example 14.1

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Miya Eberlein 1J
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Joined: Fri Sep 25, 2015 3:00 am

example 14.1

Postby Miya Eberlein 1J » Mon Feb 01, 2016 11:03 pm

can someone explain the oxidation half-reaction part of this example? I'm just confused about why C2 has an oxidation number of +3 when C usually has an oxidation number of 4.

thank you

Jana Sandhu 3J
Posts: 25
Joined: Fri Sep 25, 2015 3:00 am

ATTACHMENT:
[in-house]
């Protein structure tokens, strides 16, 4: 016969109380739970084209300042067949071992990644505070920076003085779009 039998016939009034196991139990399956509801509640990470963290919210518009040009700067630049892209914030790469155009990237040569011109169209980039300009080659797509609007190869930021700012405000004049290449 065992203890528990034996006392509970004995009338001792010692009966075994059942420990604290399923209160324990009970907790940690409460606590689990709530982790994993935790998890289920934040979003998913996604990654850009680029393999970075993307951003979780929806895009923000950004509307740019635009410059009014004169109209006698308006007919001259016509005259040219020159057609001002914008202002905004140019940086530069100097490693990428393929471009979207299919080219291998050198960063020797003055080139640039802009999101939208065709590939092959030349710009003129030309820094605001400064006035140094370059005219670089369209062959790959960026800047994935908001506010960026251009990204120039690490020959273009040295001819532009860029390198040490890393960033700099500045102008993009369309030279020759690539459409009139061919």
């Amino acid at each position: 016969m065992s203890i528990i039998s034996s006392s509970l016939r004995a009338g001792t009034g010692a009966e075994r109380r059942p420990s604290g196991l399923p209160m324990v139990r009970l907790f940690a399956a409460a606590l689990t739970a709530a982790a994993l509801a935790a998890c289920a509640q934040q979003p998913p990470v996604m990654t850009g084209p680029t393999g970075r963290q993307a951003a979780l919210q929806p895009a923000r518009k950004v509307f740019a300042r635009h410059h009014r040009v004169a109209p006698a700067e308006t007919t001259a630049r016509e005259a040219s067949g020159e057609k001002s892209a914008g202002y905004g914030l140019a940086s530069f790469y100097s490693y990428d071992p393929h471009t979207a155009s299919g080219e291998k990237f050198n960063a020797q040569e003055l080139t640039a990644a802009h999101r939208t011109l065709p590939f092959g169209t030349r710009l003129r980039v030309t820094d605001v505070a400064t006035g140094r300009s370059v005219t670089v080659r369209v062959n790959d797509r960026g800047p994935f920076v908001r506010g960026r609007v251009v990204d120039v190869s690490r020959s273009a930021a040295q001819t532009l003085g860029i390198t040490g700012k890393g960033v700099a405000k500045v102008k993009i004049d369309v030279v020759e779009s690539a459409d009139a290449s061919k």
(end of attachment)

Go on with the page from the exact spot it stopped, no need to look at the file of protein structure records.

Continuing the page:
Re: example 14.1

Postby Jana Sandhu 3J » Tue Feb 02, 2016 12:37 am

The molecule is C2H2O4. We know H is almost always +1, and O is almost always -2. The overall charge of the compound is 0. For hydrogen, 2x1 is +2, and for oxygen, 4x(-2) is -8. Adding these together gives -6. So we know that the total charge of the carbons must be +6 for the molecule's charge to equal 0. There are 2 carbons, so 6/2 is 3, therefore carbon has a charge of +3


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